Moloch: Or, This Gentile World

Moloch: Or, This Gentile World

by Henry Miller, H. Miller
     
 

View All Available Formats & Editions

Uncovered along with Crazy Cock in 1988 by Miller biographer Mary V. Dearborn, Moloch emerged from the misery of Miller's years at Western Union and from the squalor of his first marriage. Set in the rapidly changing New York City of the early twenties, its hero is the rough-and-tumble Dion Moloch, a man filled with anger and despair. Trapped in a demeaning job,

See more details below

Overview

Uncovered along with Crazy Cock in 1988 by Miller biographer Mary V. Dearborn, Moloch emerged from the misery of Miller's years at Western Union and from the squalor of his first marriage. Set in the rapidly changing New York City of the early twenties, its hero is the rough-and-tumble Dion Moloch, a man filled with anger and despair. Trapped in a demeaning job, oppressed by an acrimonious home life, Moloch escapes to the streets only to be assaulted by a world he despises even more — a Brooklyn transformed into a shrill medley of ethnic sights, sounds, and smells. The antagonized Moloch strikes out blindly at everything he hates, battling against a world whose hostility threatens to overwhelm and destroy him.

Editorial Reviews

Publishers Weekly - Publisher's Weekly
Dion Moloch, the hero of Miller's first extant, heretofore unpublished novel (written in 1927 and long thought to be the work of his wife June), is an anti-Semitic boor and vain intellectual snob who defends his wife-beating and crudely mocks a friend's death. A stand-in for the aspiring novelist himself, Moloch, who works for a New York telegraph company (modeled on Western Union, where Miller himself once worked) embodies the author's twisted Nietzschean image of himself as ``an iconoclast who destroyed from a sheer superabundance of health and strength.'' As Miller biographer Dearborn notes in her introduction, Moloch's dominant theme is its protagonist's poisonous, obsessive hatred of Jews, which makes long stretches of this work offensive. Peppered with repellent slurs against women, gays, blacks and other ethnic groups, the novel nevertheless provides tantalizing flashes of Miller's mature, quasi-surreal, apocalyptic style and offers flavorful glimpses of 1920s Manhattan, Brooklyn's mean streets and Jazz Age Harlem. Moloch's relationship with his wife, Blanche (modeled on Miller's first wife), is one long, bitter quarrel, in which the two simmer with mutual resentment. The chief interest in this half-baked, awkwardly written self-portrait lies in watching Miller feel his way into the autobiographical adventure narrative, a mode he would bring to fruition in Tropic of Capricorn. (Oct.)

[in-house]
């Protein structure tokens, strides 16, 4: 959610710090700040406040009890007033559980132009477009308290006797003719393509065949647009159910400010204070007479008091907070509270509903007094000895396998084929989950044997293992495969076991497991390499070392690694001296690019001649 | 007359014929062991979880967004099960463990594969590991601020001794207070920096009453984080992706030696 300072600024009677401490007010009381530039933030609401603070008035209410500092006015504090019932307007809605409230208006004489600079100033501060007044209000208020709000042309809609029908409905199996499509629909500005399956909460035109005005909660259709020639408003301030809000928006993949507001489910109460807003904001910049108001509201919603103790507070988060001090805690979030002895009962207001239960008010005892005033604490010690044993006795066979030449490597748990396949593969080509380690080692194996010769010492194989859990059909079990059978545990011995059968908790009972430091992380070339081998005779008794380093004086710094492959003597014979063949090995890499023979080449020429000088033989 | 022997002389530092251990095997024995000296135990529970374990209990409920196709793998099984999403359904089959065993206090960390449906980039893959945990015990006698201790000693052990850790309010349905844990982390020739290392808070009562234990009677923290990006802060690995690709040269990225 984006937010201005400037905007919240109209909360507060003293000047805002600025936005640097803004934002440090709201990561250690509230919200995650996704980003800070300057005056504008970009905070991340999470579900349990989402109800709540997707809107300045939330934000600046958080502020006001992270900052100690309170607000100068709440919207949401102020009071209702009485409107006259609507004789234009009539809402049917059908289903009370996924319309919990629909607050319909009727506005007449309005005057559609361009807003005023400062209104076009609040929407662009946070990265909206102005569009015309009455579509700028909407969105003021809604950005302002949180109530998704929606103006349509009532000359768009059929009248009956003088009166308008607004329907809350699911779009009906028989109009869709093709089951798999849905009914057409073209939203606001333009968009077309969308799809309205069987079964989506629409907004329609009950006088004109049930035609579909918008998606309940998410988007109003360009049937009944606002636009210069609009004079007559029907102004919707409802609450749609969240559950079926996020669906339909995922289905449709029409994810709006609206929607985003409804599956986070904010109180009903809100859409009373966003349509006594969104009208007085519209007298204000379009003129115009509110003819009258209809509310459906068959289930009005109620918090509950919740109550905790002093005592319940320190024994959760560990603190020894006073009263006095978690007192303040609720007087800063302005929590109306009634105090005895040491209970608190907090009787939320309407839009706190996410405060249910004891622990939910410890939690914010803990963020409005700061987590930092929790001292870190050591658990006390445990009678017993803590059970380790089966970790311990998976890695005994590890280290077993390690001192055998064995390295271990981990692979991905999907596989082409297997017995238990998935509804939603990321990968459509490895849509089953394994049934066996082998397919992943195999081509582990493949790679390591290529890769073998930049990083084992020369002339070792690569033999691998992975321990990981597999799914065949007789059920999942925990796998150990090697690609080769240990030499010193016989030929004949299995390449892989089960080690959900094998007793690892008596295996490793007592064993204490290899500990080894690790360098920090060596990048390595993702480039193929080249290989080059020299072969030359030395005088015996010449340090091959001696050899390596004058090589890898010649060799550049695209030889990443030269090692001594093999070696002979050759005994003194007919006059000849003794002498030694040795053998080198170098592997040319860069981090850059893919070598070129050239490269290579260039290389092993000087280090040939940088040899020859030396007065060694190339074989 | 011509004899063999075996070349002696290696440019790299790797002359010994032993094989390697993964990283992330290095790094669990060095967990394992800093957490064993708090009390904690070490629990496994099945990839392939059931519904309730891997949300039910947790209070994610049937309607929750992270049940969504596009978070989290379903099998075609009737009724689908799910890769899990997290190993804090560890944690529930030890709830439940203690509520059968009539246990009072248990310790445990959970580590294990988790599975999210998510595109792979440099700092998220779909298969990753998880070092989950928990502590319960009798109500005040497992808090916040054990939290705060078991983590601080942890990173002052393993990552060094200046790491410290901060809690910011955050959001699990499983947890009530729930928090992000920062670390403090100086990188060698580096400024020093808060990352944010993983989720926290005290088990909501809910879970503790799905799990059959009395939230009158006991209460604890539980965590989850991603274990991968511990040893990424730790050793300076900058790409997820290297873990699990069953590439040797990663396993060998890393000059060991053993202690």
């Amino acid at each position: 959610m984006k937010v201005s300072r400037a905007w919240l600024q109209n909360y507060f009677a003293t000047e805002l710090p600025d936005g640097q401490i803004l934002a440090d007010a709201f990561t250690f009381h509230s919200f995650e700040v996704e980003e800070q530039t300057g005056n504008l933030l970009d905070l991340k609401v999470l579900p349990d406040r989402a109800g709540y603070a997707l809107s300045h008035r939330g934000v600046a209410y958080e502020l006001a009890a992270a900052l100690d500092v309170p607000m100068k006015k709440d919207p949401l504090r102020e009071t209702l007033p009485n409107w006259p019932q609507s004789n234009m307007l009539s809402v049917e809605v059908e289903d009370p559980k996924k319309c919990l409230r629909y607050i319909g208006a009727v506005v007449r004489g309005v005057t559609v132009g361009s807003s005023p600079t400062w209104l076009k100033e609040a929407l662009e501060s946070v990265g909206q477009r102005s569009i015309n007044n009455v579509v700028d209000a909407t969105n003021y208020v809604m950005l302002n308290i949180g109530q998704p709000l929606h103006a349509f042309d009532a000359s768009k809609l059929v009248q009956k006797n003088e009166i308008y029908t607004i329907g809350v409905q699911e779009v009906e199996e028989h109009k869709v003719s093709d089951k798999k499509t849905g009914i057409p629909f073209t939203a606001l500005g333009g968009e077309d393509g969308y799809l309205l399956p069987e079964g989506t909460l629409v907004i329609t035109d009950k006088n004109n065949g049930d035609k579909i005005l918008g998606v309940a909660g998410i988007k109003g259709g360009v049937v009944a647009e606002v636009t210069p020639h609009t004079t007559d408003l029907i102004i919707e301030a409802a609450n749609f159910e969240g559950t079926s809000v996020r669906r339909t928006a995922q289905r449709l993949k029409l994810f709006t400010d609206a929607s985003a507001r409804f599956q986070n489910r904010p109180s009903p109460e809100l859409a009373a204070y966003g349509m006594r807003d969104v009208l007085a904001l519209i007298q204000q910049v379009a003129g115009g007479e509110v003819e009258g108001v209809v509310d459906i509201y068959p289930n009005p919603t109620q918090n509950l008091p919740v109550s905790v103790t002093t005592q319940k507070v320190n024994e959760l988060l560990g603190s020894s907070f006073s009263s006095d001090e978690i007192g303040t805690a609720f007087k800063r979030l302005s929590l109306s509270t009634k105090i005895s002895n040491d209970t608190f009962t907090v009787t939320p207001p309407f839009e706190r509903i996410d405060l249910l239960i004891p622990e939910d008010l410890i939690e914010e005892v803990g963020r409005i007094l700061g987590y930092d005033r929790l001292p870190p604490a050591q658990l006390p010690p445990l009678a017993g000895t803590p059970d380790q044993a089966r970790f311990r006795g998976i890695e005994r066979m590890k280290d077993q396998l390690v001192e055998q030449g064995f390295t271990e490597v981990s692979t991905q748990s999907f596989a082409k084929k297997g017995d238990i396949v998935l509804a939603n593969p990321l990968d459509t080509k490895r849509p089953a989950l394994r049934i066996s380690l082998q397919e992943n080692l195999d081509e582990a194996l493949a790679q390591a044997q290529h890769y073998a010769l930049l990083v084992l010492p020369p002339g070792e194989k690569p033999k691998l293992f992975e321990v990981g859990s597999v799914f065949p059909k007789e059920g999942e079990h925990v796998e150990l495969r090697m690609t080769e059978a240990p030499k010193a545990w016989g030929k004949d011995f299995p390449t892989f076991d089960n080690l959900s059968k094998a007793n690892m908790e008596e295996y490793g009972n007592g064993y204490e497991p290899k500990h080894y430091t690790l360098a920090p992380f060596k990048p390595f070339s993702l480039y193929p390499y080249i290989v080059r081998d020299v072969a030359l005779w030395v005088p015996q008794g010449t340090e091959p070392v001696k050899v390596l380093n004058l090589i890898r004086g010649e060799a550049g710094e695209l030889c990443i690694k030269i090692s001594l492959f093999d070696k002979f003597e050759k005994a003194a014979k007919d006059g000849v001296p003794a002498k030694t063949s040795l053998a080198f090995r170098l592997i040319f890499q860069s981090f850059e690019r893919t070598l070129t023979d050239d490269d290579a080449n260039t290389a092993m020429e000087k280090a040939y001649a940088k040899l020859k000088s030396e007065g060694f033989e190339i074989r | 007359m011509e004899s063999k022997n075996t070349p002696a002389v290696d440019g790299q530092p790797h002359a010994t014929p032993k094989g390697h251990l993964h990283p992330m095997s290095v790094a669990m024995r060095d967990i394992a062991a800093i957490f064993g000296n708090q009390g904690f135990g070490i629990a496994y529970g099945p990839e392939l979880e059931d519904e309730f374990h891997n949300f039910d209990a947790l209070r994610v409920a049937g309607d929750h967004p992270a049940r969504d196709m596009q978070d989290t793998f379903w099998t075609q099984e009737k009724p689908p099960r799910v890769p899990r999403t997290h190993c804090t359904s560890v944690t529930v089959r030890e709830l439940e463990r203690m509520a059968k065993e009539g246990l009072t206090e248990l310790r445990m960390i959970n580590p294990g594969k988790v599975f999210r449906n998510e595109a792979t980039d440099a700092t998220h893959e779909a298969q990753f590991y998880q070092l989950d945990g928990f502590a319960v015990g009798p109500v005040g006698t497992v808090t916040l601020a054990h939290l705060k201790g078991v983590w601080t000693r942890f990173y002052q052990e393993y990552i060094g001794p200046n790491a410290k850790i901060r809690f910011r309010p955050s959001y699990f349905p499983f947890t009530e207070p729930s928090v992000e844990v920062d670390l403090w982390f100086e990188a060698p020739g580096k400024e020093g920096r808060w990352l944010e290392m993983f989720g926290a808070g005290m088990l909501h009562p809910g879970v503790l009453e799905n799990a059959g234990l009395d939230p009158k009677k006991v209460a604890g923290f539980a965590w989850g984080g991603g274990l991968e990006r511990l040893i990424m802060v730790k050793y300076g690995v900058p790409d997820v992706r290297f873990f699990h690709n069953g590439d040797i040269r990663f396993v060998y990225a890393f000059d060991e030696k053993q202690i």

Library Journal
Like Crazy Cock ( LJ 9/15/91), Moloch , Miller's earliest novel, lay lost for most of its author's life. It draws on an even earlier series of sketches, ``Clipped Wings,'' and in its turn provided grist for Tropic of Capricorn ( LJ 9/1/62). Miller's wife, June, passed the novel off as her own--with Miller's connivance--in a scheme to milk a rich ``friend'' who fancied himself a patron of the arts. The novelist's Bowery setting allows Miller to caricature a parade of down-and-outers--an approach he would later raise to an art. But as Miller biographer Mary V. Dearborn ( ``The Happiest Man Alive'': A Biography of Henry Miller , LJ 4/15/91) declares in her introduction, Moloch ``leaves much to be desired.'' Miller's style here is literary in the worst sense, and his anti-Semitism is pronounced. For fans only.-- Grove Koger, Boise P.L., Id.

Read More

Product Details

ISBN-13:
9780802133724
Publisher:
Grove/Atlantic, Inc.
Publication date:
01/28/1994
Series:
Miller, Henry
Pages:
288
Product dimensions:
5.47(w) x 8.25(h) x 0.77(d)

Related Subjects

Customer Reviews

Average Review:

Write a Review

and post it to your social network

     

Most Helpful Customer Reviews

See all customer reviews >